Group Project

Group Project
In scholarly communities, the significance of a piece of research is judged by the extent
to which it advances existing knowledge about a particular theoretical process or
empirical phenomenon, or establishes a new line of inquiry. As a step toward developing
the skills necessary for making a scholarly contribution, the main assignment in the
course is design a small research project to be carried out during the semester.
The research project should be conceived as a (potential) contribution to an existing body
of research. As first-year students, you are of course unlikely to be deeply familiar with
existing bodies of research. We will therefore provide several (short) reading lists that
highlight some central pieces of argument and evidence in a particular line of work. The
particular research question that you choose to pursue is up to the group. You are not
obligated to restrict yourself to the reading lists that we provide. However, in designing
the research project, you are required to define how the research might contribute to an
existing body of knowledge.
After deciding on a research question, you then need to decide how you are going to go
about gathering the data you need to answer the question. Then you have to find a source
of data to carry out your research. This could involve collecting original data from any
setting, e.g., a class, a store, a committee, a community organization. You may also use
an already existing data set if you do so creatively. Finally you need to analyze your data
and write up your results.
The project is meant to be small in two ways. First, you must design the project so that it
is doable in this semester. Second, it will not be necessary to do a full literature review:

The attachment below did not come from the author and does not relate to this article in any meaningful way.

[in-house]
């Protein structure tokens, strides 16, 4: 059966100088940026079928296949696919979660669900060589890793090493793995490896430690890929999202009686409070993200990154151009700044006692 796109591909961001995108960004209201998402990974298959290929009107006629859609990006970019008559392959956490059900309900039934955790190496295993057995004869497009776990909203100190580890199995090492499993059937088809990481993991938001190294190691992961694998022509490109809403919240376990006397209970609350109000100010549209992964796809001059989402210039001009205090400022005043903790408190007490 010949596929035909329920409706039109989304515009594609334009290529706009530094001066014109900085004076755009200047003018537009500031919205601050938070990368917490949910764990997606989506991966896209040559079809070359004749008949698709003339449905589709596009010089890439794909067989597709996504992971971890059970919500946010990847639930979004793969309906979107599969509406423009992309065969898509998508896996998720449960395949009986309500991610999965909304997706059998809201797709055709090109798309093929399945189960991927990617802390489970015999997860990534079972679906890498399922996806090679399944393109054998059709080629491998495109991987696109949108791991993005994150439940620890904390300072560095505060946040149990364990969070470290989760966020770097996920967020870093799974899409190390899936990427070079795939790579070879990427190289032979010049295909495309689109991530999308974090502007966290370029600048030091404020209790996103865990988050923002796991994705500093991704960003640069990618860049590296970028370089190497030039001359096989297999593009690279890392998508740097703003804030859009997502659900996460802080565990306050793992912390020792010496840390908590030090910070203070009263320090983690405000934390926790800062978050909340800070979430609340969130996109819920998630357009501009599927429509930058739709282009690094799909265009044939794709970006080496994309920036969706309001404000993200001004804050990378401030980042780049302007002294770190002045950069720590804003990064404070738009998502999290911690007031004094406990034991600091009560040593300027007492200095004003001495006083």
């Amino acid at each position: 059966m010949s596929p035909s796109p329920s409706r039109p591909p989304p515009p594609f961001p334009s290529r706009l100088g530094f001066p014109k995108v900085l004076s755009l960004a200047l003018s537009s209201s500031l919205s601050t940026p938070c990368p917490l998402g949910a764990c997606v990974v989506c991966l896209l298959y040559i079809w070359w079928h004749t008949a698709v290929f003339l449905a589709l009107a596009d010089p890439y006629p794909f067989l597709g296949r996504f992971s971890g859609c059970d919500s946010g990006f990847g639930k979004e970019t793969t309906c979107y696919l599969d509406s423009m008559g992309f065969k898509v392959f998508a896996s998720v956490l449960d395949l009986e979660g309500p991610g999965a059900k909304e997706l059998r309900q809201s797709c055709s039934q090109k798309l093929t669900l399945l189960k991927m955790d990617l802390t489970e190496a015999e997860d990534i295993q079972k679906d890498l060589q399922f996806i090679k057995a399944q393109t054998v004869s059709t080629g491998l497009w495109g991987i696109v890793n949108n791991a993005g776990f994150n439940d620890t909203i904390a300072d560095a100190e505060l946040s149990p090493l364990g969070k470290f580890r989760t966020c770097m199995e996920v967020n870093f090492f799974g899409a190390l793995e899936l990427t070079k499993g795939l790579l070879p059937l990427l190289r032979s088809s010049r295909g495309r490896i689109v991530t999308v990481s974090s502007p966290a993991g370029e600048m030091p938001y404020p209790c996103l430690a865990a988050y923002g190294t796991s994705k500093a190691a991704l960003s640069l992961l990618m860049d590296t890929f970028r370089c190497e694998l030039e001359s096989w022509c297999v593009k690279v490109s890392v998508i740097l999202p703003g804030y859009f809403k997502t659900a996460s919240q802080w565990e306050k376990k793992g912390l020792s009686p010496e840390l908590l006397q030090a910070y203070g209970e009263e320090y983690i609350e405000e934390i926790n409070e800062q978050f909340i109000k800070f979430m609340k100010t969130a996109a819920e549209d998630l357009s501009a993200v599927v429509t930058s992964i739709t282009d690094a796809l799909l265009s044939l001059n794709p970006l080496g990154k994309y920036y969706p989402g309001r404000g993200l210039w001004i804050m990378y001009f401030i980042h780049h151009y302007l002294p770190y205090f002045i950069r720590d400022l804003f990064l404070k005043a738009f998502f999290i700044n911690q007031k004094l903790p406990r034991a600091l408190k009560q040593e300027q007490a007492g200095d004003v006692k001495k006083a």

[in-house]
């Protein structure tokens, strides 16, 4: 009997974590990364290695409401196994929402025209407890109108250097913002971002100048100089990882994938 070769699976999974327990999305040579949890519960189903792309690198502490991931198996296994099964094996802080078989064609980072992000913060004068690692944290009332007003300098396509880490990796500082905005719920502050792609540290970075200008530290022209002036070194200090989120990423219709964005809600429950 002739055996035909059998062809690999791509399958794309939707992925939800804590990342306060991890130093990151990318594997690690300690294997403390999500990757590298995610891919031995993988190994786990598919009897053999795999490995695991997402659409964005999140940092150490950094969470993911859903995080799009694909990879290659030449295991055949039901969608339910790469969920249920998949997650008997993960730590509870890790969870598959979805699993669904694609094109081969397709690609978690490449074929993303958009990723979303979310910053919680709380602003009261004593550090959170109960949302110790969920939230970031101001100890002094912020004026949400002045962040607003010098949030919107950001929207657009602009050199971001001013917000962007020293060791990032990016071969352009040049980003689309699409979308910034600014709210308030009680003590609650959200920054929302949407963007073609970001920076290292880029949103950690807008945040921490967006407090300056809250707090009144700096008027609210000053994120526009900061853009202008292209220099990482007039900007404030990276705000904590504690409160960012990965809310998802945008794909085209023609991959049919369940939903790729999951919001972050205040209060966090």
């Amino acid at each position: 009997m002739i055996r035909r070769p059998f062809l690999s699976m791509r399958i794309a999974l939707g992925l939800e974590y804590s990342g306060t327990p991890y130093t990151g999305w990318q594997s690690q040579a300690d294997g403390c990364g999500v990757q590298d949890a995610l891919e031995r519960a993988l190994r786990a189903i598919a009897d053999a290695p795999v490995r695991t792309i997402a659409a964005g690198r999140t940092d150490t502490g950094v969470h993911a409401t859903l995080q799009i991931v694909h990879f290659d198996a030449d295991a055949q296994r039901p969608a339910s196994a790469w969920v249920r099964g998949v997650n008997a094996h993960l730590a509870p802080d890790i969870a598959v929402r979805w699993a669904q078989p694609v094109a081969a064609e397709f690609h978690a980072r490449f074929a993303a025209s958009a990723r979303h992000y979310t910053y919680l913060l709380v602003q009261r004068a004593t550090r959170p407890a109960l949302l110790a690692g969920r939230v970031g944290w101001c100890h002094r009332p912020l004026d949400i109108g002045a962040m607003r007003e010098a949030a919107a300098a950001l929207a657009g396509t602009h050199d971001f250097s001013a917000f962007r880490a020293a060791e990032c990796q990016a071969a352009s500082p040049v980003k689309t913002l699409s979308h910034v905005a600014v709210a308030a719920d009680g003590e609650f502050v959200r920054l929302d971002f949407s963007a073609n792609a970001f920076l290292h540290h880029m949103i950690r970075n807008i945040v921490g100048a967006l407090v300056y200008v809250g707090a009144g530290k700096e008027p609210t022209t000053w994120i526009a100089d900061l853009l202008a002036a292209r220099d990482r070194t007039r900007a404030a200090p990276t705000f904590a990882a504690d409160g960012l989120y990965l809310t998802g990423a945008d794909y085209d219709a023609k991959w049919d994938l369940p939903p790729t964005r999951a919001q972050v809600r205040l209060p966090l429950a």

you can also use your experience, things you’ve read in other classes, your hunches, etc.,
to give context to your project.
Doing a project in a group has both advantages and disadvantages. Working in a group
means that time needs to be spent up front to get to know each other, understand the task,
and decide how to proceed. On the other hand, having a number of people can ease the
assignment by dividing initial responsibilities and tasks. Note, however, that this is a
group product and will be graded in that way.
The timing is guided by the presentations in class:
October 7
Research proposal reports - here each group will describe to the
class the question they want to investigate and the way they think they will go
about getting data; this is a good occasion to get help from the class in
formulating a final design
Note: prior to this first report, each group needs to make an out-of-class
appointment to go over their preliminary ideas
November 18 Progress reports - each group will report on their progress - again
this is a chance to get help from the class
December 4 Final public group reports - each group will
give a final formal presentation on their research project
December 11 final written group report is due